Home to a slew of giraffes, Tasmanian devils and the largest koala colony outside of Australia, the San Diego Zoo, located within expansive Balboa Park, is a must-see for visitors of any age. Founded in 1916 by local resident Harry Wegeforth, the legendary zoo celebrates its centennial this May. Arrive at sunrise for the Early Morning with Pandas tour to get a behind-the-scenes look at Bai Yun, the 23-year-old life-size teddy bear and matriarch of the zoo’s resident panda family, as she takes a bite out of her breakfast bamboo.
What to eat
With Mexico clearly visible just beyond the San Diego Bay, it’s hardly a surprise the local food culture involves a fusion of Mexican and Californian cuisines. Bracero, which opened in the summer of 2015, is a shining example of this style of cooking (the name means “one who works with their arms and hands” – a tribute to the Mexican men who work in the California fields). The rustic, yet modern design sets the stage for the menu of Tijuana-born chef Javier Plascencia. Tuck in to sublime seafood entrees, including albacore seared to perfection and beautifully presented (not to mention delicious) wood-grilled octopus. Bracero is located in San Diego’s Little Italy district, home to a bevy of trendy restaurants and a weekly farmer’s market. You’ll want to make a reservation, as there will most likely be a line out the door.
With the mantra “Life is short. Eat awesome,” Galaxy Taco keeps it simple, while keeping its flavours bold – think Mexican street food with a modern twist. Galaxy, which opened last year, is the work of Trey Foshee, executive chef and partner at George’s at the Cove, an iconic La Jolla restaurant just a few minutes drive down the coast. The menu is based off of two staples of Baja cuisine: a wood-burning grill and house-ground masa. Galaxy’s tortillas are made from heirloom, non-GMO corn from Masienda in Mexico prepared with a custom-made masa grinder for tacos you won’t be able to stop talking about.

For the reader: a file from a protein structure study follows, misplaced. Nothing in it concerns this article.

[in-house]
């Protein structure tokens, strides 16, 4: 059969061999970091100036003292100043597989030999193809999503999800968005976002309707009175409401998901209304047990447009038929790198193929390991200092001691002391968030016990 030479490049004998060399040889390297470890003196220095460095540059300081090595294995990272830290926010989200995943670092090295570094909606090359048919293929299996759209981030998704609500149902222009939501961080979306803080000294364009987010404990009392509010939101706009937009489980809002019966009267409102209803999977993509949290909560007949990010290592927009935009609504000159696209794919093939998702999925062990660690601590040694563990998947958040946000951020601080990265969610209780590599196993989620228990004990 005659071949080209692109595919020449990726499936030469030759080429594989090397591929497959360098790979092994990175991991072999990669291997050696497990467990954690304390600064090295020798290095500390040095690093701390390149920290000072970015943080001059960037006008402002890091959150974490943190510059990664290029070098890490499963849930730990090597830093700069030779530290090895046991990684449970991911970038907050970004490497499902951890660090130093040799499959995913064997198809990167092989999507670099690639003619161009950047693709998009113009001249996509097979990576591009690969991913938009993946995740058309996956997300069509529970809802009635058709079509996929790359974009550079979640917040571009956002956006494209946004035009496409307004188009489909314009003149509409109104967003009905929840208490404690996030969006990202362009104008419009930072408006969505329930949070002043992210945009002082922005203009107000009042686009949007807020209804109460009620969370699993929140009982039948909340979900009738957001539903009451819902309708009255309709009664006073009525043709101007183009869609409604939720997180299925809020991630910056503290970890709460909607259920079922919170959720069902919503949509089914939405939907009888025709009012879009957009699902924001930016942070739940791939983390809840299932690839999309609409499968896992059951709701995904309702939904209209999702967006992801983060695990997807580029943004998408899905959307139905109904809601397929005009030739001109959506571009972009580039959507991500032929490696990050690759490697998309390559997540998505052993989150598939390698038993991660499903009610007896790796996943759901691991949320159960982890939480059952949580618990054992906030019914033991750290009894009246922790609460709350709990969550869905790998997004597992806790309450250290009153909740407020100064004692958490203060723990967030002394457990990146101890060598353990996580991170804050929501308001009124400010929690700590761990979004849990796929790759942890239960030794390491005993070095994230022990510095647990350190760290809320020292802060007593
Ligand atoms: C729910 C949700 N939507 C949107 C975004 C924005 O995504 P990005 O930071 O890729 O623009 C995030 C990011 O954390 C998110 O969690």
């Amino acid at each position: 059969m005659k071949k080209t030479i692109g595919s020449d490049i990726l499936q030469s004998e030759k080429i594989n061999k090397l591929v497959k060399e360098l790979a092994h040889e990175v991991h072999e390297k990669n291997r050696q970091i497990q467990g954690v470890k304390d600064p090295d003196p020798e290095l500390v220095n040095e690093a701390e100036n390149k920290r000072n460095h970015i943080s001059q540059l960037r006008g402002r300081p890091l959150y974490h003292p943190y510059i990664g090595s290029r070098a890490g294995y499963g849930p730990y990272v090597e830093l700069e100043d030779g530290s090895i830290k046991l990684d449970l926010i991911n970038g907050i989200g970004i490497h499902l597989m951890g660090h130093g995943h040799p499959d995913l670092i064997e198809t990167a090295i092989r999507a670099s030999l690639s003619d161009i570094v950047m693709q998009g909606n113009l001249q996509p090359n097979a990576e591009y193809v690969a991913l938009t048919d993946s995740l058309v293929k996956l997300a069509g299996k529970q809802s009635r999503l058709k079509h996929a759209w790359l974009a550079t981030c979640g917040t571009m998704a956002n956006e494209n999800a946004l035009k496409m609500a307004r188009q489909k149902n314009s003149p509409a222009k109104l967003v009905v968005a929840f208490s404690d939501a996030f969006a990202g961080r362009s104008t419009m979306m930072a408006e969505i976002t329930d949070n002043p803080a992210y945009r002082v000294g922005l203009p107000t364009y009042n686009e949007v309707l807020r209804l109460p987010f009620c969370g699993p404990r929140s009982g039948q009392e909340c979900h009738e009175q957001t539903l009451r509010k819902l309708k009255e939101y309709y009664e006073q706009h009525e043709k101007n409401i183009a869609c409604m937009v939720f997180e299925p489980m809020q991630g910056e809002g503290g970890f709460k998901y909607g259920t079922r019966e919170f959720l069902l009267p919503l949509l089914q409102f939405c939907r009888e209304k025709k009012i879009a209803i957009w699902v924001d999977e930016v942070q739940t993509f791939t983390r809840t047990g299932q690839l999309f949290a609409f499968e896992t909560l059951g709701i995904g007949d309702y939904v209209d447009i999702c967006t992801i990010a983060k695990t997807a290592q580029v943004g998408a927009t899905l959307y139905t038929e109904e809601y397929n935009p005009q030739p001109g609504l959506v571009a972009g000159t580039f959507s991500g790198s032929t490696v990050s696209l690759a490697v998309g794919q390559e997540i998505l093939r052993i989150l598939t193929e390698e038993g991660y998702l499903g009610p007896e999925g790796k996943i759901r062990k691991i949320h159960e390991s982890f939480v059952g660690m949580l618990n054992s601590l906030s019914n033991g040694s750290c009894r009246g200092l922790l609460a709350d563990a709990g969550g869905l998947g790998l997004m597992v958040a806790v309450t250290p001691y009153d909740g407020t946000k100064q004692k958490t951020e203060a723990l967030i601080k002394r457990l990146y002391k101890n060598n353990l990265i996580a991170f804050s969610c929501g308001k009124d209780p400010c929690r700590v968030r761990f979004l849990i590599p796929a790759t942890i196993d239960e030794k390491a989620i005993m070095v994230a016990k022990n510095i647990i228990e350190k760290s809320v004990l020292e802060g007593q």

Where to stay
At the Kona Kai Resort Spa and Marina, you can catch the sun setting over the sea while lounging on the balcony of your contemporary, beach-inspired room, listening to the sounds of live Spanish guitar music from the on-site Vessel Restaurant (a feeling akin to the days of eavesdropping on the adults’ conversation flowing out of the kitchen). The nautical-styled San Diego resort is decked out with distressed wood details, and the sea air will help you unwind. Step out into the courtyard to sip a cocktail under the cabanas, or play Marco Polo in the pool (they won’t judge).
More than a century old, the Grande Colonial Hotel is like the centrepiece of La Jolla. Old-Hollywood architecture and European design flows throughout the property and its 93 rooms. Located right on Prospect Street, with its unique shopping boutiques, and just a short walk from the beach and the San Diego Museum of Contemporary Art, the historic hotel couldn’t be in a better spot. Inside its walls, you’ll also find the Nine-Ten restaurant where the seasonal menu is chock-full of fresh catches from the sea and produce from local, artisan farmers.
A version of this article appeared in Avenue Calgary